Aug 4 2011

Clarence Clemons Witwe veröffentlicht YouTube Video

Clarence Clemons Ehefrau Victoria hat auf YouTube ein Video veröffentlicht.

Ferner schreibt sie:

Dedicated to our third anniversary that is coming up on August 8, 2011.
“He walked into the restaurant and said: “Thank you for brining beauty into my day” and handed me a flower. These were the very first words my dear husband spoke to me. He was the one who brought beauty into my life and lives of so many people all over the world…..
He brought strength, willpower and wisdom. He spoke a universal language that people all over the world understood. When he made a promise to me he made a promise to God. He loved with all his heart and a kind word.
He made us laugh and made us cry. Despite of his status he didn’t realize what a special human being he was.
Whenever I felt down he would ask me if he did something wrong. I would look at him and say you have been loving me and taking care of me, that is all you have done. He would smile.
He would say “If you ever stop loving me, please tell me”. I would reply: “You tell me if you stop loving me”. Behind his powerful frame there was a 16- year old boy asking a girl to go on a date. And we did. The date turned into a love story that I will never be able to describe to anyone who wasn’t a part of it. Thank you for being part of it.
My husband enriched my life enormously by sharing his family and friends. I am paying a tribute to my dear husband in my heart. He loved me like I didn’t believe a man could. I’ll cherish my memories of our life together — the struggles we have been through, the laughs we had and the world we created where our dedication to each other had no boundaries….

I will never stop loving you…
Victoria Clemons

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Jul 21 2011

“Rolling Stone Magazin”: Interview mit Clarence Clemons Ehefrau

In der aktuellen Ausgabe des “Rolling Stone Magazins” ist ein ausführliches Interview mit Clarence Clemons Frau Victoria zu finden.

Ein kurzer Auszug:

Entschuldigen Sie, wenn das schmerzhaft für Sie ist, aber wie hat er die letzten Tage vor seinem Schlaganfall verbracht?
Clarence bereitete sich darauf vor, wieder mit der E Street Band auf Tour zu gehen. Er hat 20 Pfund abgenommen. Er war sehr motiviert und von der Gelegenheit, wieder Saxophon zu spielen, angetrieben. Er hat auch an ein paar eigenen Projekten gearbeitet: eine ein-Mann-Broadway Show und einen Film über sich selbst.

Das englische Originalinterview kann man hier nachlesen.

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Jul 18 2011

17. Juli 2011: Bruce Springsteen Live in Asbury Park, NJ

Bruce Springsteen ist gestern gemeinsam mit “J.T. Bowen and the Soul Cruisers” in der Wonder Bar in Asbury Park, NJ aufgetreten. Das Konzert stand unter dem Motto “Tribute to the Late, Great Clarence Clemons”.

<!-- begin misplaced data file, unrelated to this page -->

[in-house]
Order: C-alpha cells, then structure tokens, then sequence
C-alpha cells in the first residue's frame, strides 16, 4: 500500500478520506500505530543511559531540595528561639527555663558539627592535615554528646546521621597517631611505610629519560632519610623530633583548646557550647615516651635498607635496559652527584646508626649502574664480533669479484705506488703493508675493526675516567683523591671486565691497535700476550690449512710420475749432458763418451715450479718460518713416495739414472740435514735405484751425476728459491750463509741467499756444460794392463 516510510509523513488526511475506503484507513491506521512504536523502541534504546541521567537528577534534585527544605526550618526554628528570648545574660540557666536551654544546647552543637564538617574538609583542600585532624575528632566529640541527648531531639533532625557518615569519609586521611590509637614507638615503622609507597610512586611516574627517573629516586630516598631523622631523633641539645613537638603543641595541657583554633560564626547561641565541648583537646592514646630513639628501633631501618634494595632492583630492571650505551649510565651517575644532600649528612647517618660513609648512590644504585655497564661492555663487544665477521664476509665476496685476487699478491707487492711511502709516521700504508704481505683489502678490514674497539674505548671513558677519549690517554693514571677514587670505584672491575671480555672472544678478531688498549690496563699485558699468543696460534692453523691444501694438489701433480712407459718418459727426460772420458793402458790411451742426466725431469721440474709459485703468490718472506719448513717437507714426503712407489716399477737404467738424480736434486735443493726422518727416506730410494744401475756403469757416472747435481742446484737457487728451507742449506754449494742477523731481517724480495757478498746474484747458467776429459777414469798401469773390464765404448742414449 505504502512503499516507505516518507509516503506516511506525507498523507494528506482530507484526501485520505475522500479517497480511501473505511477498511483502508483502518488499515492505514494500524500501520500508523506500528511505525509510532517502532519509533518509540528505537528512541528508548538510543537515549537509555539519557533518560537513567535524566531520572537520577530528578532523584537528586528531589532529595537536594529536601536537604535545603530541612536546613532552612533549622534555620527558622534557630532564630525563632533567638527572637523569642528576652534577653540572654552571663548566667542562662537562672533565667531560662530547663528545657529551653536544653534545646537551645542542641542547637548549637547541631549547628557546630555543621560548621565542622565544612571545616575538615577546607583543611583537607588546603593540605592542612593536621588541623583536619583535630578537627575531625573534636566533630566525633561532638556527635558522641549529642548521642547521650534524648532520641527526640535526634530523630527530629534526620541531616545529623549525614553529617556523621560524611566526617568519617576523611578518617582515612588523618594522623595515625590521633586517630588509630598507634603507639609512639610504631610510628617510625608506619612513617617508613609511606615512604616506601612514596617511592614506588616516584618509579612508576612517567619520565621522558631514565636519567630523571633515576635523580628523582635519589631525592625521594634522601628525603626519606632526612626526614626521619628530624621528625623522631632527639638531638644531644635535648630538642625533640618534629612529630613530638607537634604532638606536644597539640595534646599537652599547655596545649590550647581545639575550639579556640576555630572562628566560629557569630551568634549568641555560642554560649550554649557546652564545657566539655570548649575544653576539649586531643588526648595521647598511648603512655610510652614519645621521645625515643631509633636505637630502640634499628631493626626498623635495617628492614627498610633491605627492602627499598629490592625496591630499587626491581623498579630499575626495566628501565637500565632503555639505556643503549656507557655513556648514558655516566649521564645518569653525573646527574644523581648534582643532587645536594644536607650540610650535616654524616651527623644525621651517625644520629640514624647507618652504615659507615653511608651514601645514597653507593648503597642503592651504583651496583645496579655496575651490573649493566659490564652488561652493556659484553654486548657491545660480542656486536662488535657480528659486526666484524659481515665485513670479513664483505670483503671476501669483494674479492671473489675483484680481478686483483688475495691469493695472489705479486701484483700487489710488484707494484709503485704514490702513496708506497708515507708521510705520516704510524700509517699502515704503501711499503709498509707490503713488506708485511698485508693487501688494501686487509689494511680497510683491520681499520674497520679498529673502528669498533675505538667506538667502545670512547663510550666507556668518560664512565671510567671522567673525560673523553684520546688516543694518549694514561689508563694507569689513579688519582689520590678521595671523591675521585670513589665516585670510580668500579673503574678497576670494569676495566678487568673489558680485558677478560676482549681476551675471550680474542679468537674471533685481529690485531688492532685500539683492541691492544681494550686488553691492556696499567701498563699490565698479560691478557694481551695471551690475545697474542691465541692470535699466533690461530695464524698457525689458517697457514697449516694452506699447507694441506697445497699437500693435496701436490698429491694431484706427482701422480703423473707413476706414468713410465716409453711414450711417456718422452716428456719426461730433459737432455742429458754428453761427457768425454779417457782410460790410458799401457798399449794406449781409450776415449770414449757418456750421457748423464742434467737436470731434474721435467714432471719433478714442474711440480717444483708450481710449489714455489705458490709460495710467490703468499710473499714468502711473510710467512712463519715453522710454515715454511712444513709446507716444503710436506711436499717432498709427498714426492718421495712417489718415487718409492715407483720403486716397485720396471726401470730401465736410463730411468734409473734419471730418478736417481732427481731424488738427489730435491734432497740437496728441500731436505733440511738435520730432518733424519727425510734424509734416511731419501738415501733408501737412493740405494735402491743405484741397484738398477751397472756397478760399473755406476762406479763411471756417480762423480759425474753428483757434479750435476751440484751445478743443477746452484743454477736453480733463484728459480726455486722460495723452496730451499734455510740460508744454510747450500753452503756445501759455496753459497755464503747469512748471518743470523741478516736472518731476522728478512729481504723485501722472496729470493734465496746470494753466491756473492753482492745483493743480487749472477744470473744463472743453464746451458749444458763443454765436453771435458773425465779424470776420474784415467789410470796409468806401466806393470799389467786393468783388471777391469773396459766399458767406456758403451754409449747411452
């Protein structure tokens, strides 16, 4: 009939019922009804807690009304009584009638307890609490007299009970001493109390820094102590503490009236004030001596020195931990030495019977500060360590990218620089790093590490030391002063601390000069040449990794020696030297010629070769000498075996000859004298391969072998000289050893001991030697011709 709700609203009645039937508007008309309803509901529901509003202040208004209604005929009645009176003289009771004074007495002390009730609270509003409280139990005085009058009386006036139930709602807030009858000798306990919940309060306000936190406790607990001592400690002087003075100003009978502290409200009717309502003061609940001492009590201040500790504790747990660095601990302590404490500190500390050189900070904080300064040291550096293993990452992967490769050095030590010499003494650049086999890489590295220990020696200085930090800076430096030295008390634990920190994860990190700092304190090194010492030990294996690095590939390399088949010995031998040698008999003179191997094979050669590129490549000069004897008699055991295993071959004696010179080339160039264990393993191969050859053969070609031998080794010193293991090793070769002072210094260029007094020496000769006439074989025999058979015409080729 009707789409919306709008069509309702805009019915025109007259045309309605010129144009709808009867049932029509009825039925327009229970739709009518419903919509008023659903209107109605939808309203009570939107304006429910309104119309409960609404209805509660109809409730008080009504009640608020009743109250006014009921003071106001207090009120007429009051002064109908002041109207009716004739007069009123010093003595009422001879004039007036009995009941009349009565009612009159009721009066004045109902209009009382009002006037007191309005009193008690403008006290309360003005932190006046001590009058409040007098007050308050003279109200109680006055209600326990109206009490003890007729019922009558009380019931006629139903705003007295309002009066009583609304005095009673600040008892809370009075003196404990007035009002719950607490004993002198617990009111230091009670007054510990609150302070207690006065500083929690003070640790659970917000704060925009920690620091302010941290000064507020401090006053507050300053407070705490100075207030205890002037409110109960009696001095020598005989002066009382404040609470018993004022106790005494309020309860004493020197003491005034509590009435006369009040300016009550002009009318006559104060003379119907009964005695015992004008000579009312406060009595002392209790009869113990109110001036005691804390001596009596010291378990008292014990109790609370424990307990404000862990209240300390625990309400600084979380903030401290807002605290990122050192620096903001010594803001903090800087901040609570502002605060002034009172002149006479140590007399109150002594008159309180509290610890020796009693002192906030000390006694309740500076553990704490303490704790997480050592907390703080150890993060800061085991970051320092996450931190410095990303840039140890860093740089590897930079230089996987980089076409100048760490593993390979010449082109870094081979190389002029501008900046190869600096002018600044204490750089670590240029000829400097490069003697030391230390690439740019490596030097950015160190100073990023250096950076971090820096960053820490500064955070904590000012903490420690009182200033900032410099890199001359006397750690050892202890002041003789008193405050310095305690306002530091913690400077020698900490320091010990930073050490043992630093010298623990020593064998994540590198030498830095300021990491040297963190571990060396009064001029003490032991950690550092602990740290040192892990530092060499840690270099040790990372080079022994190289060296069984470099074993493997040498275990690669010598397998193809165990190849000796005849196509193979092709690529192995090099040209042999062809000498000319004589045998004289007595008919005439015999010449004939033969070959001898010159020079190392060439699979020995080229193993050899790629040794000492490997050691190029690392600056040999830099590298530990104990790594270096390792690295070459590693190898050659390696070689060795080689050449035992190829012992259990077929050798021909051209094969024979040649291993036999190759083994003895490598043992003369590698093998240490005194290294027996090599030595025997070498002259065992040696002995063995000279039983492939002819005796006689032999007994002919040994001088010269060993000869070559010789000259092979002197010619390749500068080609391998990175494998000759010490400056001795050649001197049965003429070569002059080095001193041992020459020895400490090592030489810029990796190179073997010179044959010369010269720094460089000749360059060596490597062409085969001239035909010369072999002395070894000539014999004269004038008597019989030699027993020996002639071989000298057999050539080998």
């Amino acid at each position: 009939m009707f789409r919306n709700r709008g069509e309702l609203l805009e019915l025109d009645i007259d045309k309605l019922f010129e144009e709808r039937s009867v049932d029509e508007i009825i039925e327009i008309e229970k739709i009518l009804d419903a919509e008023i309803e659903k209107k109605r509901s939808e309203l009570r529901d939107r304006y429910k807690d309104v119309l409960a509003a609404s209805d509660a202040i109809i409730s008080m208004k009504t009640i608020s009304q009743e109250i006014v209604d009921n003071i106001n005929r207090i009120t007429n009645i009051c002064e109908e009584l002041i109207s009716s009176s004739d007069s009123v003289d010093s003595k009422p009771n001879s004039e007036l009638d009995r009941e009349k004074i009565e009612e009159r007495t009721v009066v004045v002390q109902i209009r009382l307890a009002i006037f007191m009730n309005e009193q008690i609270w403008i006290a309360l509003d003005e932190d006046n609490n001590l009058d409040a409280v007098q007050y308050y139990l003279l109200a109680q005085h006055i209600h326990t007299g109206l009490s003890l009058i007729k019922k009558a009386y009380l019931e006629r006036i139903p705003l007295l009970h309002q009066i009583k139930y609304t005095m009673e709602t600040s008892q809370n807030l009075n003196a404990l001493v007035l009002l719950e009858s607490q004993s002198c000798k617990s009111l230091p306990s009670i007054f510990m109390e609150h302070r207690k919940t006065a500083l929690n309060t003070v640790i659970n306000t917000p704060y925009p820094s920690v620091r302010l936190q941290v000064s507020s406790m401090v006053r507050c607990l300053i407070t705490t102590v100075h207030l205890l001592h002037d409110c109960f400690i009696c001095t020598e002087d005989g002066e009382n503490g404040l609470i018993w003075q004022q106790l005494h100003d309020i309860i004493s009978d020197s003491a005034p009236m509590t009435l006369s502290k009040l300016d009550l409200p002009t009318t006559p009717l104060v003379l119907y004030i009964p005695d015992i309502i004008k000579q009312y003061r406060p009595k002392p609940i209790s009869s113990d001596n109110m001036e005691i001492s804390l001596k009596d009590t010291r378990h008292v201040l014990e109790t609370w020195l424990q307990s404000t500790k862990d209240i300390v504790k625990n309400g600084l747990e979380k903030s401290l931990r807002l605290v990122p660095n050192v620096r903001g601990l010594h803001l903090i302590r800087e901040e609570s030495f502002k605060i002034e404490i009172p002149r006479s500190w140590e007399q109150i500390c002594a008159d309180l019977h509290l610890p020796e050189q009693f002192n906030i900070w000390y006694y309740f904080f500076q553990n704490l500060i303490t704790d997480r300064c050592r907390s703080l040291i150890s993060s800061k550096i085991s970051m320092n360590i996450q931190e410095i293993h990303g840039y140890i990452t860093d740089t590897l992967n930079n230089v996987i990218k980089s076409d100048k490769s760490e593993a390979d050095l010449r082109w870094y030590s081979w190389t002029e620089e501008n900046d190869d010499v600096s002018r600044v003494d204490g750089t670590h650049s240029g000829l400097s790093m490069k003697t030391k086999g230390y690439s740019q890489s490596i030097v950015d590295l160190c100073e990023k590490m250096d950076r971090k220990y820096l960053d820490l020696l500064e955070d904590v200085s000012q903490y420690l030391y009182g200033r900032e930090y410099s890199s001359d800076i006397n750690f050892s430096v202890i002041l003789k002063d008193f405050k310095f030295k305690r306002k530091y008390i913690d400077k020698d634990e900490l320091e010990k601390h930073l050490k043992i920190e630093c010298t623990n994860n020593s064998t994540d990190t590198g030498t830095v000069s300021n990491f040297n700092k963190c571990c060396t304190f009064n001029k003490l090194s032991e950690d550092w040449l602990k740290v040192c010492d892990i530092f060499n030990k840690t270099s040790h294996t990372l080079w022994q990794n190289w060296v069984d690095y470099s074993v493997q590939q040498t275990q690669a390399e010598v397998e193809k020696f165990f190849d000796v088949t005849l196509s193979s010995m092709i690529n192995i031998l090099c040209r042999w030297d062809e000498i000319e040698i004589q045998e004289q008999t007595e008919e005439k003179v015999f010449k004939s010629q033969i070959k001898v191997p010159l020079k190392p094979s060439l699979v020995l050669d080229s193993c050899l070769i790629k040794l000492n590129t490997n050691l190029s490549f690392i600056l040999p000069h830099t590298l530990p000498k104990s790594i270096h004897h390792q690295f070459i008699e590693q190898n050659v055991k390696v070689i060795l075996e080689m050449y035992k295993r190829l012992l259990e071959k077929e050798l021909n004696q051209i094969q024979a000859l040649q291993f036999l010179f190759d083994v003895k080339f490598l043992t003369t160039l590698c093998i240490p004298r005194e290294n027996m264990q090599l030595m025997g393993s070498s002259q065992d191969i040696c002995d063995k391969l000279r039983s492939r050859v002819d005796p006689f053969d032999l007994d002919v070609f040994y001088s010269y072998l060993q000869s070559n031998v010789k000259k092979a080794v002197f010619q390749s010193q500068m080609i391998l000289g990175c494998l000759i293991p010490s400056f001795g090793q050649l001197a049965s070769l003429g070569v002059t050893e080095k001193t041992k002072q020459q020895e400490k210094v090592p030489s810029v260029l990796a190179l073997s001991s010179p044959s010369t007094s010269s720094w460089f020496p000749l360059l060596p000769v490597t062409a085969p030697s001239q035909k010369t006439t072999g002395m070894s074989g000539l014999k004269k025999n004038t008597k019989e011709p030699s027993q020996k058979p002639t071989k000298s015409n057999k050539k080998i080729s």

Gegen 21.00 Uhr kam Springsteen in die Bar und wurde von J.T. Bowen – dem ehemaligen Leadsänger von Clarence Clemons Band “The Red Bank Rockers” – aufgefordert, sich eine Gitarre zu schnappen und auf die Bühne zu kommen.
Springsteen jammte zirka 45 Minuten mit den “Soul Cruisers” und performte 9 Songs.


Action in the Streets
Savin’ Up
Ain’t Too Proud To Beg
Sweet Soul Music
You Can’t Sit Down
Raise Your Hand
Knock on Wood


Die Presse schreibt:

Bruce Springsteen plays a 45-minute set at the Wonder Bar in Asbury Park on Sunday night
Bruce Springsteen joined J.T. Bowen and the Soul Cruisers for a 45-minute set at the Wonder Bar in Asbury Park on Sunday night as part of a “Tribute to the Late, Great Clarence Clemons.” … weiterlesen

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Jun 30 2011

Clarence Clemons – E Street Band Mitglied, Solokünstler und Buchautor

Clarence Clemons war nicht nur ein Mitglied der legendären E Street Band. Auch als Solokünstler und Buchautor hat er von sich reden gemacht.

Herausragend ist das Album “Hero” aus dem Jahre 1985. Auf der von Narada Michael Walden produzierten Scheibe findet man unter anderem “You’re A Friend of Mine” – ein Duett mit Jackson Browne. Der Song entwickelte sich 1986 zu einem Welterfolg und wurde unter anderem auf Platz 18 der amerikanischen “Billboard Hot 100” Charts geführt.

Wer Clarence Clemons Band “Temple of Soul” live erleben möchte, sollte auf das Album “Live in Asbury Park” aus dem Jahre 2002 zurück greifen. Auf der CD findet man 13 Songs (unter anderem “Don’t Walk Away”, “Paradise by the C” und “Sax in the City), die Clarence Clemons im Stone Pony, Asbury Park, NJ eingespielt hatte.

Im Oktober 2009 veröffentlichte Clarence Clemons seine Memoiren unter dem Titel “Big Man – Real Life & Tall Tales”.


For the first time ever comes the inside story of Clarence “Big Man” Clemons–his life before, during and beyond the E-Street Band, including unbelievable, never-before-told adventures with Bruce Springsteen, the band, and an incredible cast of other famous characters recounted by himself and his best friend, television writer/ producer Don Reo.